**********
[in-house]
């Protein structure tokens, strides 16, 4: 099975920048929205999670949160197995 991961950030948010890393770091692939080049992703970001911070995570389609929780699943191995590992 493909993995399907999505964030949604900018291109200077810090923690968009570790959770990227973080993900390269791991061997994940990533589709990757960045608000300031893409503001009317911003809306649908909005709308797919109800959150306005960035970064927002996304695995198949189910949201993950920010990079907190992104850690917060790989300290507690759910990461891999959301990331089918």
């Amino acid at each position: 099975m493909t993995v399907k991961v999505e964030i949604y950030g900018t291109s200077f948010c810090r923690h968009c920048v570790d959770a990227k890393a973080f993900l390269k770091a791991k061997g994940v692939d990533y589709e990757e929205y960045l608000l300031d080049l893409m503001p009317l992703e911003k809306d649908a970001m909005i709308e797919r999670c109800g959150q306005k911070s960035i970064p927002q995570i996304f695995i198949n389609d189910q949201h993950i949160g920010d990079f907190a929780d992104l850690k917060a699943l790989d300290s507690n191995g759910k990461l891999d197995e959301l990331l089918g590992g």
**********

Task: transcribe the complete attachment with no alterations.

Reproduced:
[in-house]
């Protein structure tokens, strides 16, 4: 099975920048929205999670949160197995 991961950030948010890393770091692939080049992703970001911070995570389609929780699943191995590992 493909993995399907999505964030949604900018291109200077810090923690968009570790959770990227973080993900390269791991061997994940990533589709990757960045608000300031893409503001009317911003809306649908909005709308797919109800959150306005960035970064927002996304695995198949189910949201993950920010990079907190992104850690917060790989300290507690759910990461891999959301990331089918």
């Amino acid at each position: 099975m493909t993995v399907k991961v999505e964030i949604y950030g900018t291109s200077f948010c810090r923690h968009c920048v570790d959770a990227k890393a973080f993900l390269k770091a791991k061997g994940v692939d990533y589709e990757e929205y960045l608000l300031d080049l893409m503001p009317l992703e911003k809306d649908a970001m909005i709308e797919r999670c109800g959150q306005k911070s960035i970064p927002q995570i996304f695995i198949n389609d189910q949201h993950i949160g920010d990079f907190a929780d992104l850690k917060a699943l790989d300290s507690n191995g759910k990461l891999d197995e959301l990331l089918g590992g």